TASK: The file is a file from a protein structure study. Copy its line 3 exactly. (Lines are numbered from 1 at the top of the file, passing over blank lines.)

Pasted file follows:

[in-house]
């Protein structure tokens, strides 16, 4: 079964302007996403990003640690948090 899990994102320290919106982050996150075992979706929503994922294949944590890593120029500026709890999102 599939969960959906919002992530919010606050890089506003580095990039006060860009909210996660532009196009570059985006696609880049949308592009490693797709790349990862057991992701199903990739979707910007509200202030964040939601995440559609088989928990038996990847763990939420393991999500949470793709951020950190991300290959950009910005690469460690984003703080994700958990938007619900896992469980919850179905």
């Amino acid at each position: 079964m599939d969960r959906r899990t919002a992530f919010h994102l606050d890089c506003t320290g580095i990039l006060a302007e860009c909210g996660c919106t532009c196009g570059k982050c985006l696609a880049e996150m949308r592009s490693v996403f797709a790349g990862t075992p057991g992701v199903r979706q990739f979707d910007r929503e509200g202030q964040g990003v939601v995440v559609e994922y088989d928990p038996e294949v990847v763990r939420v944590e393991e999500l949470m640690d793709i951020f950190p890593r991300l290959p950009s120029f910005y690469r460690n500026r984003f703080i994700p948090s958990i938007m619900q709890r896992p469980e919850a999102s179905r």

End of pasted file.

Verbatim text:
């Amino acid at each position: 079964m599939d969960r959906r899990t919002a992530f919010h994102l606050d890089c506003t320290g580095i990039l006060a302007e860009c909210g996660c919106t532009c196009g570059k982050c985006l696609a880049e996150m949308r592009s490693v996403f797709a790349g990862t075992p057991g992701v199903r979706q990739f979707d910007r929503e509200g202030q964040g990003v939601v995440v559609e994922y088989d928990p038996e294949v990847v763990r939420v944590e393991e999500l949470m640690d793709i951020f950190p890593r991300l290959p950009s120029f910005y690469r460690n500026r984003f703080i994700p948090s958990i938007m619900q709890r896992p469980e919850a999102s179905r």